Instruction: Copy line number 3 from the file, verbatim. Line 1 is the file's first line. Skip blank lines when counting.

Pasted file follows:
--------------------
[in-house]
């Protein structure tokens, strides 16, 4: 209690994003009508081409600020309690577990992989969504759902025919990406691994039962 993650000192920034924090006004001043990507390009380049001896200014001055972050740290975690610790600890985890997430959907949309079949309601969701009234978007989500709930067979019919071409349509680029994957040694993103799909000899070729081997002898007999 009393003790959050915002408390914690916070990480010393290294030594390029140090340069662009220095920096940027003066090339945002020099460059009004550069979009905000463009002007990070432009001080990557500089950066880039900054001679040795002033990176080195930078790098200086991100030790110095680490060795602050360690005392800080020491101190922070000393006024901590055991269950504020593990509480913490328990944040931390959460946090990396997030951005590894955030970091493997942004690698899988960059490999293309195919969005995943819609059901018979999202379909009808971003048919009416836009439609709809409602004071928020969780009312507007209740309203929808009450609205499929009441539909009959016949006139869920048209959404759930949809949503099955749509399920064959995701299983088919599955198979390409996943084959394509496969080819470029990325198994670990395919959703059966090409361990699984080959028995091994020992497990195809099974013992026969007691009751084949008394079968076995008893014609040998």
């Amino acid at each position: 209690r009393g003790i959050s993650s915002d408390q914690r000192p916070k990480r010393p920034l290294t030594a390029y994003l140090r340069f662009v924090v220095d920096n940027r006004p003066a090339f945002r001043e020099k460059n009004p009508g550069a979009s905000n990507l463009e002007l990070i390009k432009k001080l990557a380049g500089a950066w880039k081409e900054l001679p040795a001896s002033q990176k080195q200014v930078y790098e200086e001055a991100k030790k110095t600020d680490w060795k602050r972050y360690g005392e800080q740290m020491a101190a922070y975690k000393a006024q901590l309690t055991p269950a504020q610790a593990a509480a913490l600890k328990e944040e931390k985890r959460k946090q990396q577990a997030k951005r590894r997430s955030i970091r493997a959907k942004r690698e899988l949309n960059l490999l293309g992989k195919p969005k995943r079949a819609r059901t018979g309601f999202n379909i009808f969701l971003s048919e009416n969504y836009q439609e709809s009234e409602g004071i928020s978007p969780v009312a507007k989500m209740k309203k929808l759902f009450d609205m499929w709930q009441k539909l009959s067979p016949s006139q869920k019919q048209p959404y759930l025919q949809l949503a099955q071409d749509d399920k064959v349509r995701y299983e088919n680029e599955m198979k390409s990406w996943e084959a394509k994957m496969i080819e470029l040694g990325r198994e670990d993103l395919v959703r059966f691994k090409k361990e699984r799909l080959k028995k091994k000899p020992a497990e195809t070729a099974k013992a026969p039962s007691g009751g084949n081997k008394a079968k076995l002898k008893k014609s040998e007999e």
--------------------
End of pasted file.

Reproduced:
């Amino acid at each position: 209690r009393g003790i959050s993650s915002d408390q914690r000192p916070k990480r010393p920034l290294t030594a390029y994003l140090r340069f662009v924090v220095d920096n940027r006004p003066a090339f945002r001043e020099k460059n009004p009508g550069a979009s905000n990507l463009e002007l990070i390009k432009k001080l990557a380049g500089a950066w880039k081409e900054l001679p040795a001896s002033q990176k080195q200014v930078y790098e200086e001055a991100k030790k110095t600020d680490w060795k602050r972050y360690g005392e800080q740290m020491a101190a922070y975690k000393a006024q901590l309690t055991p269950a504020q610790a593990a509480a913490l600890k328990e944040e931390k985890r959460k946090q990396q577990a997030k951005r590894r997430s955030i970091r493997a959907k942004r690698e899988l949309n960059l490999l293309g992989k195919p969005k995943r079949a819609r059901t018979g309601f999202n379909i009808f969701l971003s048919e009416n969504y836009q439609e709809s009234e409602g004071i928020s978007p969780v009312a507007k989500m209740k309203k929808l759902f009450d609205m499929w709930q009441k539909l009959s067979p016949s006139q869920k019919q048209p959404y759930l025919q949809l949503a099955q071409d749509d399920k064959v349509r995701y299983e088919n680029e599955m198979k390409s990406w996943e084959a394509k994957m496969i080819e470029l040694g990325r198994e670990d993103l395919v959703r059966f691994k090409k361990e699984r799909l080959k028995k091994k000899p020992a497990e195809t070729a099974k013992a026969p039962s007691g009751g084949n081997k008394a079968k076995l002898k008893k014609s040998e007999e």